MICHAEL BROWN: FEMA’s nimble. We’re only 2,500 people. We can move on a dime.
STEPHEN COLBERT: Uh-huh. And what dime were you standing on during the hurricane?
— From Brown's 2006 appearance on The Colbert Report
People are still saying now, as they said then, that what went wrong in New Orleans a decade ago was all my fault. They were wrong then, and they are wrong now. There were many dark moments in those three weeks on the Gulf Coast, and FEMA and the federal government certainly made some mistakes, but perhaps the worst part was being held responsible for the things that I didn’t control at all.If you've heard Brownie revise history over the years, there's little new here, except a new chorus of blaming the media (of which, it should be pointed out, he's now a member). "My mishandling of the press during the disaster response was among my greatest mistakes," he writes, citing CNN's Anderson Cooper and Time magazine as two of the worst offenders.
Today government needs to affirmatively reassert its commitment to the all-hazards approach to disasters. Whether a disaster is man-made, natural or the result of terrorism, the response is the same. And the federal government must not become a first responder. The more state and local governments become dependent upon federal dollars, the weaker and more dependent upon the federal government they will become.Those who want more Brownie on Brownie can listen to his talk show Friday afternoon at 3 p.m. New Orleans time, where he promises more hot takes and hard truths.
Why is that important? Disasters happen every day. The federal government should be involved only in those disasters that are beyond the capacity of state and local governments to handle. Centralized disaster response at the national level would destroy the inherent close relationship between citizens and those who save their lives and protect their property in times of everyday disasters. We must not allow that to happen.
I used the hurricane as a metaphor for the urgent and dramatic change needed in Chicago: at City Hall, at the Chicago City Council, at Chicago Public Schools. Our school system is about to go bankrupt, and the city’s pension costs and other massive debts have squeezed out money for basic services.The original column, McQueary wrote, came after a Trib editorial board meeting with Mayor MItch Landrieu, who was in Chicago to talk about the city's recovery — and, presumably, the Katrina10 commemoration, which is designed to both memorialize the tragedy and put forward the city's best face at a time when we once again have the world's gaze.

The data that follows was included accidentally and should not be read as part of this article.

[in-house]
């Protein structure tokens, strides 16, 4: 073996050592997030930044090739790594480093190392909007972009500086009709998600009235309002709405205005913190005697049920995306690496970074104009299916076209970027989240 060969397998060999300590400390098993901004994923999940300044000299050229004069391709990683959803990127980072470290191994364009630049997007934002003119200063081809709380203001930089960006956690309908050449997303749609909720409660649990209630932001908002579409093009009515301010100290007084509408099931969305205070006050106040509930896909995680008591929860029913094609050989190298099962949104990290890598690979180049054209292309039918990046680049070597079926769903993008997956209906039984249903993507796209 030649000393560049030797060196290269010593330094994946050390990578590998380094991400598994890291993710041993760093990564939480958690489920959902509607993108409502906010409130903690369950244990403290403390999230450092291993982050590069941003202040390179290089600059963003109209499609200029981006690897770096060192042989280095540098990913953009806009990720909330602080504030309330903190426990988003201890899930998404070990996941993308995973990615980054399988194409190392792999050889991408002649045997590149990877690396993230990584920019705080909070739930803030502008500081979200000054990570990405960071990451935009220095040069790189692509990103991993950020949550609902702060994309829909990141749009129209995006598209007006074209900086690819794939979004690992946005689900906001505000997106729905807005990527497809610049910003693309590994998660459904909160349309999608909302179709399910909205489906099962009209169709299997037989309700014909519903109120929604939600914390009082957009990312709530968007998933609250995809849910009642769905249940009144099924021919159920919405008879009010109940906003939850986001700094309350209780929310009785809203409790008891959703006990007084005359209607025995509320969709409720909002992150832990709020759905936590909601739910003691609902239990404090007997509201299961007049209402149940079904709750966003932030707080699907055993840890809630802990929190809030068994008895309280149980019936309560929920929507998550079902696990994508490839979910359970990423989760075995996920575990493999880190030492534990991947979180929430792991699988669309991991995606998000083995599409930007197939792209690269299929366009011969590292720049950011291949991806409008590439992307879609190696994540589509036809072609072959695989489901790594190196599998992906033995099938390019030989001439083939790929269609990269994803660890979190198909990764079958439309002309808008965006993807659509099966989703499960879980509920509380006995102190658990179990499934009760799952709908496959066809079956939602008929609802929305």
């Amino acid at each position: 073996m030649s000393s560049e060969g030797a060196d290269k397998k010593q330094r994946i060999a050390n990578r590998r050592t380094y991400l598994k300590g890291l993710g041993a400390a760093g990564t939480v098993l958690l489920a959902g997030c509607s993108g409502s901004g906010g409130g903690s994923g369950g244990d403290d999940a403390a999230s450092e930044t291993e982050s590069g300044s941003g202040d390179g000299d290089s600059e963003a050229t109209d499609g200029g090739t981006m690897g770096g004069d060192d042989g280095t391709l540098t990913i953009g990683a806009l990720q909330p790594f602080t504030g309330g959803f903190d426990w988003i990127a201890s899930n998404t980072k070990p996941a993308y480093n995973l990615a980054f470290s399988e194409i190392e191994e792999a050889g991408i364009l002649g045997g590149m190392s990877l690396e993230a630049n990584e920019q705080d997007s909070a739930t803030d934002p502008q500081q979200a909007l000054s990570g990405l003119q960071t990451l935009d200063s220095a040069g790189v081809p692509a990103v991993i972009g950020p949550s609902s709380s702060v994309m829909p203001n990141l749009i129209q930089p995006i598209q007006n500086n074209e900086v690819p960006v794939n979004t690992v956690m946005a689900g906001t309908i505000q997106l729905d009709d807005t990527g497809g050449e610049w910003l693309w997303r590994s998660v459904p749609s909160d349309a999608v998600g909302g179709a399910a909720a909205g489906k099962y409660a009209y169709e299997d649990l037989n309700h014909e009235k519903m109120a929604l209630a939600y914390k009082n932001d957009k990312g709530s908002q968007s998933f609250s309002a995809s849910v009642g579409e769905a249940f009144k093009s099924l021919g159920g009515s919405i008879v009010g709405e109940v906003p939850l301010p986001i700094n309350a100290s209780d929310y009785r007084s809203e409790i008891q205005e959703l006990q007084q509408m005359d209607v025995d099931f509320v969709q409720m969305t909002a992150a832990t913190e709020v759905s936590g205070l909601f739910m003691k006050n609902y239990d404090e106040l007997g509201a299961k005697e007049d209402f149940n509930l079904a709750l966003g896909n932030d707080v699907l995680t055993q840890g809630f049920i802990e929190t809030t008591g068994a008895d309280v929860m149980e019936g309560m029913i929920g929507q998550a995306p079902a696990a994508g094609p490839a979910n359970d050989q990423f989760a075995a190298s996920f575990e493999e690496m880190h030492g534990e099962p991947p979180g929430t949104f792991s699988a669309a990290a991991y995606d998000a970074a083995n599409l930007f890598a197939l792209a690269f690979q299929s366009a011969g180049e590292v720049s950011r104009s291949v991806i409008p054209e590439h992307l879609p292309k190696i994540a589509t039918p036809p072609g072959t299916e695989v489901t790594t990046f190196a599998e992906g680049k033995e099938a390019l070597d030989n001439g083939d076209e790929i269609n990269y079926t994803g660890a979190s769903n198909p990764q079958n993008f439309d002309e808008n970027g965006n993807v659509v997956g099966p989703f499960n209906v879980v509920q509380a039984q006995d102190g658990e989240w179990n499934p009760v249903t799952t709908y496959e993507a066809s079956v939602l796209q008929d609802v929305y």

I wrote what I did not out of lack of empathy, or racism, but out of long-standing frustration with Chicago’s poorly managed finances.
Residents overthrew a corrupt government. A new mayor slashed the city budget, forced unpaid furloughs, cut positions, detonated labor contracts. New Orleans' City Hall got leaner and more efficient. Dilapidated buildings were torn down. Public housing got rebuilt. Governments were consolidated.Unmentioned: billions of dollars in federal recovery money and insurance payouts, which had a lot to do with what progress we've made; bootstraps and volunteerism only goes so far. Dumping that kind of money into Chicago, even without a tragedy, would probably perk up things there as well.
An underperforming public school system saw a complete makeover. A new schools chief, Paul Vallas, designed a school system with the flexibility of an entrepreneur. No restrictive mandates from the city or the state. No demands from teacher unions to abide. Instead, he created the nation's first free-market education system.
Hurricane Katrina gave a great American city a rebirth.
Envy isn't a rational response to the upcoming 10-year anniversary of Hurricane Katrina.
But with Aug. 29 fast approaching and New Orleans Mayor Mitch Landrieu making media rounds, including at the Tribune Editorial Board, I find myself wishing for a storm in Chicago — an unpredictable, haughty, devastating swirl of fury. A dramatic levee break. Geysers bursting through manhole covers. A sleeping city, forced onto the rooftops.
PHOTOS: St. Roch Market vandalized overnight (2)
PHOTOS: St. Roch Market vandalized overnight (1)
The French Quarter has become something of a Jurassic Park for Creole cuisine, a contained area in which to see shrimp rémoulade, oysters Rockefeller and other giants of a former age in all their lumbering glory. At Arnaud’s, Antoine’s, Galatoire’s and Tujague’s, evolution stops at the kitchen door.
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